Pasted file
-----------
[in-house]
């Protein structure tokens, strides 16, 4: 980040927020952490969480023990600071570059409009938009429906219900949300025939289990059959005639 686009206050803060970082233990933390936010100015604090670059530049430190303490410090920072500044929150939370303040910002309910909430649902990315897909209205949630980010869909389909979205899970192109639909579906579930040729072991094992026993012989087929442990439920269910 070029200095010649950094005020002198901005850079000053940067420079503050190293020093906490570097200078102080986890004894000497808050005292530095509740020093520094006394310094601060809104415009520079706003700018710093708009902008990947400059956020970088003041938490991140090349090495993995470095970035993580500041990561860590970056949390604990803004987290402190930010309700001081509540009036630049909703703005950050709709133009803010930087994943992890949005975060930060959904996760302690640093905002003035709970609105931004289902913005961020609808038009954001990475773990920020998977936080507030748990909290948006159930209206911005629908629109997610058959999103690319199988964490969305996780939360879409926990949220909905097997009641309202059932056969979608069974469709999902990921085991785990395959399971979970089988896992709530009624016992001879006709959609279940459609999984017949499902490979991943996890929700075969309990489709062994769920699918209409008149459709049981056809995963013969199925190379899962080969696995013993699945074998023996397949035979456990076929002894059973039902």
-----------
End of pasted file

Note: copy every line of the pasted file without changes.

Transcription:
[in-house]
């Protein structure tokens, strides 16, 4: 980040927020952490969480023990600071570059409009938009429906219900949300025939289990059959005639 686009206050803060970082233990933390936010100015604090670059530049430190303490410090920072500044929150939370303040910002309910909430649902990315897909209205949630980010869909389909979205899970192109639909579906579930040729072991094992026993012989087929442990439920269910 070029200095010649950094005020002198901005850079000053940067420079503050190293020093906490570097200078102080986890004894000497808050005292530095509740020093520094006394310094601060809104415009520079706003700018710093708009902008990947400059956020970088003041938490991140090349090495993995470095970035993580500041990561860590970056949390604990803004987290402190930010309700001081509540009036630049909703703005950050709709133009803010930087994943992890949005975060930060959904996760302690640093905002003035709970609105931004289902913005961020609808038009954001990475773990920020998977936080507030748990909290948006159930209206911005629908629109997610058959999103690319199988964490969305996780939360879409926990949220909905097997009641309202059932056969979608069974469709999902990921085991785990395959399971979970089988896992709530009624016992001879006709959609279940459609999984017949499902490979991943996890929700075969309990489709062994769920699918209409008149459709049981056809995963013969199925190379899962080969696995013993699945074998023996397949035979456990076929002894059973039902």